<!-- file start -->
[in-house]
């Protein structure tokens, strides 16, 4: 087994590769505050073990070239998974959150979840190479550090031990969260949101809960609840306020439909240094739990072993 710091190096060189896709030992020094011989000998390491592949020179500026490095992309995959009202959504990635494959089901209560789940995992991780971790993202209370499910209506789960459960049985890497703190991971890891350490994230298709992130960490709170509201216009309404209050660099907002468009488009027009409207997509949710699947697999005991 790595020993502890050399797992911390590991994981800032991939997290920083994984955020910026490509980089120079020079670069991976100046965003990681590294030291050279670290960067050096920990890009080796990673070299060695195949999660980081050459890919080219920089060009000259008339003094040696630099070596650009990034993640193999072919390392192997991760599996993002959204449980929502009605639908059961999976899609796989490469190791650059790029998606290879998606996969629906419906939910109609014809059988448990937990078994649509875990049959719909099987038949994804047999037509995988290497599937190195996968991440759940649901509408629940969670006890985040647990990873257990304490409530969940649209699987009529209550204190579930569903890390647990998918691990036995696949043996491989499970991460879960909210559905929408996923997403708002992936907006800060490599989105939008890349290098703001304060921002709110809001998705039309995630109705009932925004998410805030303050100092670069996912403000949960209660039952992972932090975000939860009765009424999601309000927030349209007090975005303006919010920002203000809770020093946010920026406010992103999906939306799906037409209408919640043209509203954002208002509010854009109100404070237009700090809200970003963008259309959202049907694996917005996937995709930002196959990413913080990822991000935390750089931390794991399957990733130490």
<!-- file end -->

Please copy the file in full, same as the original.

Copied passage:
[in-house]
């Protein structure tokens, strides 16, 4: 087994590769505050073990070239998974959150979840190479550090031990969260949101809960609840306020439909240094739990072993 710091190096060189896709030992020094011989000998390491592949020179500026490095992309995959009202959504990635494959089901209560789940995992991780971790993202209370499910209506789960459960049985890497703190991971890891350490994230298709992130960490709170509201216009309404209050660099907002468009488009027009409207997509949710699947697999005991 790595020993502890050399797992911390590991994981800032991939997290920083994984955020910026490509980089120079020079670069991976100046965003990681590294030291050279670290960067050096920990890009080796990673070299060695195949999660980081050459890919080219920089060009000259008339003094040696630099070596650009990034993640193999072919390392192997991760599996993002959204449980929502009605639908059961999976899609796989490469190791650059790029998606290879998606996969629906419906939910109609014809059988448990937990078994649509875990049959719909099987038949994804047999037509995988290497599937190195996968991440759940649901509408629940969670006890985040647990990873257990304490409530969940649209699987009529209550204190579930569903890390647990998918691990036995696949043996491989499970991460879960909210559905929408996923997403708002992936907006800060490599989105939008890349290098703001304060921002709110809001998705039309995630109705009932925004998410805030303050100092670069996912403000949960209660039952992972932090975000939860009765009424999601309000927030349209007090975005303006919010920002203000809770020093946010920026406010992103999906939306799906037409209408919640043209509203954002208002509010854009109100404070237009700090809200970003963008259309959202049907694996917005996937995709930002196959990413913080990822991000935390750089931390794991399957990733130490």